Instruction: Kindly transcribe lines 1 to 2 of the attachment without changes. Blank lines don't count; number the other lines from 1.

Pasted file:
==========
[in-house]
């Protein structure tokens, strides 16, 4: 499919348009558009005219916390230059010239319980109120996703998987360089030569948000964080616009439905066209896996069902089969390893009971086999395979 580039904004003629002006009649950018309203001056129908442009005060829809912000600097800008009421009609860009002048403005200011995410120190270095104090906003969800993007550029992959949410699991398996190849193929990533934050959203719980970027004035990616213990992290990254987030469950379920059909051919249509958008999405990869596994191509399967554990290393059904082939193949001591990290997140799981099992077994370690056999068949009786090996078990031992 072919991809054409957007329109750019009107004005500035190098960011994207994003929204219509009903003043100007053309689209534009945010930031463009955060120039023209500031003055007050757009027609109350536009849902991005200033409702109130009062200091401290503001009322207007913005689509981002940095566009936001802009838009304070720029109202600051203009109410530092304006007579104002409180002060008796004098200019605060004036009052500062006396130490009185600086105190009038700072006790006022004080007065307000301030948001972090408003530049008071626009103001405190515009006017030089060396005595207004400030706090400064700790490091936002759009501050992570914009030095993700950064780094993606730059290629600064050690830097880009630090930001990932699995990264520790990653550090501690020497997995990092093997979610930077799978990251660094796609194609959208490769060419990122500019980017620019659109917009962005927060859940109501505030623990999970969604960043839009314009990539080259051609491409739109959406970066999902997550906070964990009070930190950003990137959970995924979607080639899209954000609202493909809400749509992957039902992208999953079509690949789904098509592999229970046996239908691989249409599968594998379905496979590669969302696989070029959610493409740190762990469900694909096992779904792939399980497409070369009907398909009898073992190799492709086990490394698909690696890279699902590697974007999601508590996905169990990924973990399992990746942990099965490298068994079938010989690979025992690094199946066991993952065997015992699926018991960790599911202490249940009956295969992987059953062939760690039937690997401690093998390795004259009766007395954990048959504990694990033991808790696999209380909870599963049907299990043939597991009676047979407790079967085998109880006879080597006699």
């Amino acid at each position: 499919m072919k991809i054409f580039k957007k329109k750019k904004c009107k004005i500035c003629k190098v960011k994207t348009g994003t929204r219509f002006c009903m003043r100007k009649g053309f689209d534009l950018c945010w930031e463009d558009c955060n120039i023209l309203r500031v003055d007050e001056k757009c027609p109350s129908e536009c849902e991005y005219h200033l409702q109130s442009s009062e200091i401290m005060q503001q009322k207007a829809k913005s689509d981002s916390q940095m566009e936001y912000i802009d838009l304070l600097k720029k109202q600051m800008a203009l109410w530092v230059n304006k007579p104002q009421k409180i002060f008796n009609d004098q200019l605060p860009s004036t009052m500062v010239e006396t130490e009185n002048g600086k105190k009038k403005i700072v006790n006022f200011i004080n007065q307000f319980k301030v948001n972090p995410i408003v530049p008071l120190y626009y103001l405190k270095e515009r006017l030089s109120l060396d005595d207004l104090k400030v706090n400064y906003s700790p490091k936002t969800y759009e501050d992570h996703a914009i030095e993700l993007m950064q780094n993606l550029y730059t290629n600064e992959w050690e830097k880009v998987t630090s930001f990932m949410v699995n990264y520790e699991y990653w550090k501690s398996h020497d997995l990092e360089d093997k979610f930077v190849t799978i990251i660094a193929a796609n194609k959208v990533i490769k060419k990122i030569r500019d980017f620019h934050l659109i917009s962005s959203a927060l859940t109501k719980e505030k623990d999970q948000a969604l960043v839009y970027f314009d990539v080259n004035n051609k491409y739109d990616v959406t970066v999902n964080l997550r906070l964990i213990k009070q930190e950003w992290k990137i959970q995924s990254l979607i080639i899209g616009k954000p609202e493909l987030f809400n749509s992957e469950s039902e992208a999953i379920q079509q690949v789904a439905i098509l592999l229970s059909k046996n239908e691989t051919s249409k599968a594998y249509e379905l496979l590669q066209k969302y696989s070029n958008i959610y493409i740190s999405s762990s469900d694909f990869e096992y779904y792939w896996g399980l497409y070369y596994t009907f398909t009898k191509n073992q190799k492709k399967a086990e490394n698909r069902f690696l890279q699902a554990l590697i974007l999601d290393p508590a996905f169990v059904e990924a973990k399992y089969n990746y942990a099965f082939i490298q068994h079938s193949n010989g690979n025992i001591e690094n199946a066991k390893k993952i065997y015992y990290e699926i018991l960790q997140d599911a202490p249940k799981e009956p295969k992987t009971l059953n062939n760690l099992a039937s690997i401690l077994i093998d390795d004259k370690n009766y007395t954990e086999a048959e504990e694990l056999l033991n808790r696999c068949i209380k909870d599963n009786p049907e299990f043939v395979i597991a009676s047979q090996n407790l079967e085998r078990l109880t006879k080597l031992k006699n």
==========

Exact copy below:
[in-house]
């Protein structure tokens, strides 16, 4: 499919348009558009005219916390230059010239319980109120996703998987360089030569948000964080616009439905066209896996069902089969390893009971086999395979 580039904004003629002006009649950018309203001056129908442009005060829809912000600097800008009421009609860009002048403005200011995410120190270095104090906003969800993007550029992959949410699991398996190849193929990533934050959203719980970027004035990616213990992290990254987030469950379920059909051919249509958008999405990869596994191509399967554990290393059904082939193949001591990290997140799981099992077994370690056999068949009786090996078990031992 072919991809054409957007329109750019009107004005500035190098960011994207994003929204219509009903003043100007053309689209534009945010930031463009955060120039023209500031003055007050757009027609109350536009849902991005200033409702109130009062200091401290503001009322207007913005689509981002940095566009936001802009838009304070720029109202600051203009109410530092304006007579104002409180002060008796004098200019605060004036009052500062006396130490009185600086105190009038700072006790006022004080007065307000301030948001972090408003530049008071626009103001405190515009006017030089060396005595207004400030706090400064700790490091936002759009501050992570914009030095993700950064780094993606730059290629600064050690830097880009630090930001990932699995990264520790990653550090501690020497997995990092093997979610930077799978990251660094796609194609959208490769060419990122500019980017620019659109917009962005927060859940109501505030623990999970969604960043839009314009990539080259051609491409739109959406970066999902997550906070964990009070930190950003990137959970995924979607080639899209954000609202493909809400749509992957039902992208999953079509690949789904098509592999229970046996239908691989249409599968594998379905496979590669969302696989070029959610493409740190762990469900694909096992779904792939399980497409070369009907398909009898073992190799492709086990490394698909690696890279699902590697974007999601508590996905169990990924973990399992990746942990099965490298068994079938010989690979025992690094199946066991993952065997015992699926018991960790599911202490249940009956295969992987059953062939760690039937690997401690093998390795004259009766007395954990048959504990694990033991808790696999209380909870599963049907299990043939597991009676047979407790079967085998109880006879080597006699």